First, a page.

Saturday, September 6, 2008
Joe's grandmother Fanny was a slave who probably spent much of her life in Seguin. I have been searching through deed and probate records at the courthouse trying to locate her. Census records indicate that she was born in Tennessee around 1840. I found several Guadalupe County slave transactions involving women named Fanny, including three transactions of young girls named Fanny being purchased, three transactions in which slaves named Fanny are mortgaged by their owners, and five probated estates with slaves named Fanny. Unfortunately, none fit the age for Fanny Williams.
One of the nearest matches was a young woman named Fanny listed in the inventory of the estate of Joel Newton. Newton died in 1856. The inventory of his estate is reproduced in the photo above, and you can see a 12 year old Fanny second from the bottom. Fanny was hired out by the estate administrator at $5 per month while the estate was in probate. Joel Newton's widow, Mary Newton, was eventually given possession of Fanny and two other slaves from her husband's estate.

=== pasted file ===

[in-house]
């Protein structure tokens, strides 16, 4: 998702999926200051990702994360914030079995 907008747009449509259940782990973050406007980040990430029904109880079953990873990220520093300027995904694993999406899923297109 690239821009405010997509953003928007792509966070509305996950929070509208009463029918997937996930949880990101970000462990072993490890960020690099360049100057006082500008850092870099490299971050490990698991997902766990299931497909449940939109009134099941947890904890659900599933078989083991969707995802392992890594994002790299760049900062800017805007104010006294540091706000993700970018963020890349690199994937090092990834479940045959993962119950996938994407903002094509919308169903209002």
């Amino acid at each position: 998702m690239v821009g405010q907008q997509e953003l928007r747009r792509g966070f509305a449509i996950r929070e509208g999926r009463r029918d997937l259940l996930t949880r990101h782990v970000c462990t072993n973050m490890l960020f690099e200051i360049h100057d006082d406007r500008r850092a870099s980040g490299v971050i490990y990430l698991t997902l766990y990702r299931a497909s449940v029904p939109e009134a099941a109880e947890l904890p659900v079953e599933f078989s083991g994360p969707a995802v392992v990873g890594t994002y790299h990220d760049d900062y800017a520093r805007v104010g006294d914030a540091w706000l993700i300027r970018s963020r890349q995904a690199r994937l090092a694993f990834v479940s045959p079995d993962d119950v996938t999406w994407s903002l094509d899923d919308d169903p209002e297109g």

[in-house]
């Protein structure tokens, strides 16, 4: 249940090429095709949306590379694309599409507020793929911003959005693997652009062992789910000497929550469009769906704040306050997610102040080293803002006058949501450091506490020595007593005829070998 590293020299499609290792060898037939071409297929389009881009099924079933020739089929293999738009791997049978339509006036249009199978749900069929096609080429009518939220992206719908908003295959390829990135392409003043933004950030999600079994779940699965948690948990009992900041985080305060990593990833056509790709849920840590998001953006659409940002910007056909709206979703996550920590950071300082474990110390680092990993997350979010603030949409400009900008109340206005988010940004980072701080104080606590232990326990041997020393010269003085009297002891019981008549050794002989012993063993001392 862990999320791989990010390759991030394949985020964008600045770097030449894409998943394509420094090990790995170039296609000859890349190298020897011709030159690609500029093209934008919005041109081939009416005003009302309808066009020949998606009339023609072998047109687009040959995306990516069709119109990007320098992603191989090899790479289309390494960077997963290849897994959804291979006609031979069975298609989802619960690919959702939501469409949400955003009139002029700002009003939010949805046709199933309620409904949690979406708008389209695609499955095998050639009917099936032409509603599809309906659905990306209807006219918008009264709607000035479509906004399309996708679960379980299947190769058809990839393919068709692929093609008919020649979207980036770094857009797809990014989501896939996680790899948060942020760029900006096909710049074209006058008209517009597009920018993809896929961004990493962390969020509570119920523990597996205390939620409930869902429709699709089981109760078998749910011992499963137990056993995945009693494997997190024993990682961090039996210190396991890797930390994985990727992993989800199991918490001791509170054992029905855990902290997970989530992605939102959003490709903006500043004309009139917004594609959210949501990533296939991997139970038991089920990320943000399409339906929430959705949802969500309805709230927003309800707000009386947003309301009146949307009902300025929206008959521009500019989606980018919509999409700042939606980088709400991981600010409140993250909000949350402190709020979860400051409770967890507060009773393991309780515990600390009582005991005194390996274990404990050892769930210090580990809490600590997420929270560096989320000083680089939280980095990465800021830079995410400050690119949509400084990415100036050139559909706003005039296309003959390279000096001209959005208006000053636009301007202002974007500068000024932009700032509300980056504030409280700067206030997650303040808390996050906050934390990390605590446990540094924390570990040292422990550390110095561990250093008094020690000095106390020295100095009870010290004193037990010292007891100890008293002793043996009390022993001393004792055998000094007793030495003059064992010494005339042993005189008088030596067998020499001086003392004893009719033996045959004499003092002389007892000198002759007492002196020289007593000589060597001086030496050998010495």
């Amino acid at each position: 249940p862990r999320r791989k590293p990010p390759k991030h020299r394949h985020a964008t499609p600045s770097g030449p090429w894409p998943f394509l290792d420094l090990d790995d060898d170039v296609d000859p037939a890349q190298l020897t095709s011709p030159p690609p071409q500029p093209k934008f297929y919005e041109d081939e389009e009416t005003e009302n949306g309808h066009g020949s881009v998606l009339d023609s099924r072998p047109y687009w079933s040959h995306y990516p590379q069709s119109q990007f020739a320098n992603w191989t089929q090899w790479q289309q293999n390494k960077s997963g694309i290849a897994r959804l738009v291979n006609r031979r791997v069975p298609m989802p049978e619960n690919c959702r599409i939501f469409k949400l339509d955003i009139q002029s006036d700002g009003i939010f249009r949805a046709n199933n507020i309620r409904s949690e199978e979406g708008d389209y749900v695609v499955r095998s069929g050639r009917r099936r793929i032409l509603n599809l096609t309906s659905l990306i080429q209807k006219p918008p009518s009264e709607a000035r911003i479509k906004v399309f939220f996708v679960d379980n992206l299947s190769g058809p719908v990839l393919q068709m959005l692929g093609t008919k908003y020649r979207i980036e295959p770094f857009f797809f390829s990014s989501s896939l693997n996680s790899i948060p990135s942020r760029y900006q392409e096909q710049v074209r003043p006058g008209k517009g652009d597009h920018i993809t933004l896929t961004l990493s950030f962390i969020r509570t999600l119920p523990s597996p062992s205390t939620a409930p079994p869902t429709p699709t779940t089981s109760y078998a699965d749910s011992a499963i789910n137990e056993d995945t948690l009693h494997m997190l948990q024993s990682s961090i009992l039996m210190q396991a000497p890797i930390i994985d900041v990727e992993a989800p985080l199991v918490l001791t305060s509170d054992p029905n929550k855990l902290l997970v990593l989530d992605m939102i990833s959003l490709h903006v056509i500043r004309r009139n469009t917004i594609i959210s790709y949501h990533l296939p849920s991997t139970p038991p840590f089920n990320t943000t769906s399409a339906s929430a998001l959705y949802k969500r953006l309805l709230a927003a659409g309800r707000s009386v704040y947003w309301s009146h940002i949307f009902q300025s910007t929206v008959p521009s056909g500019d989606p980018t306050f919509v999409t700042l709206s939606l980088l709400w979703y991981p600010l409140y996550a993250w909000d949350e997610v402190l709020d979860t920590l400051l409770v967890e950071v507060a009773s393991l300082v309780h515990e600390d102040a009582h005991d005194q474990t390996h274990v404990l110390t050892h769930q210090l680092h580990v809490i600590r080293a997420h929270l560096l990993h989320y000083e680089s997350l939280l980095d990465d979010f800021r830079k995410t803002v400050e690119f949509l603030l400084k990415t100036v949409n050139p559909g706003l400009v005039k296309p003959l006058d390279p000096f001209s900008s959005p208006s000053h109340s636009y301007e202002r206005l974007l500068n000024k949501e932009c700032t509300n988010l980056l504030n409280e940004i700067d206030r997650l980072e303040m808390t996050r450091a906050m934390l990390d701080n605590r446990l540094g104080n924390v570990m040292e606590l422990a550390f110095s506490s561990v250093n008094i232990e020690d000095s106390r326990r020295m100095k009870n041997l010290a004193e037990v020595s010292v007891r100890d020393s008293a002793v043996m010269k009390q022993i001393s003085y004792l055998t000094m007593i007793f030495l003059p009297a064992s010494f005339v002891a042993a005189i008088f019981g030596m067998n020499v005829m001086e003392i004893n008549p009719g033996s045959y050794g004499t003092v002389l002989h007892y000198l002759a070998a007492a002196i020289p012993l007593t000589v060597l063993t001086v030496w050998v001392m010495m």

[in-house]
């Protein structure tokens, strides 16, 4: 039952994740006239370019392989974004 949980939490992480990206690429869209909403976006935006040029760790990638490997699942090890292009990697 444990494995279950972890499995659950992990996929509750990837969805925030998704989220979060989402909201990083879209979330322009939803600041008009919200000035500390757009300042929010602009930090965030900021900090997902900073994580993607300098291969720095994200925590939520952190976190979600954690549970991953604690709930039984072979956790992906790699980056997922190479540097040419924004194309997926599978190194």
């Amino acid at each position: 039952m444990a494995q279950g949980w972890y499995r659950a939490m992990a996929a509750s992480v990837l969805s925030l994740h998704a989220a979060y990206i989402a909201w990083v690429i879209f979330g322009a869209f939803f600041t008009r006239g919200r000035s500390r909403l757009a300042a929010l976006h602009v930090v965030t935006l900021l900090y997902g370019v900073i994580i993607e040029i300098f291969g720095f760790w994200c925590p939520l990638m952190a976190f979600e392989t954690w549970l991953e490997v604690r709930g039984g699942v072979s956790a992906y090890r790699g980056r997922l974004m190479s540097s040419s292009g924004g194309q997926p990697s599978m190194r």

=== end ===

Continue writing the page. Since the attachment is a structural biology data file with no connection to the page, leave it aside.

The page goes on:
Since Fanny's marriage license with Calvin Williams lists her maiden name as Elam, I think it is more likely that she was a slave of W.R. Elam who owned a farm near Cibolo Creek in Guadalupe County, as well as 5-10 slaves from 1857 to 1865. I have not been able to locate any slave transactions related to the Elam family, and only one slave name. In 1855 a 14 year old slave of the Elam's named Lucy was killed in an Indian raid as she was carrying water from Lipan Creek to nearby field hands. This account is related by A.J. Sowell in his fascinating book Early Settlers and Indian Fighters of Southwest Texas.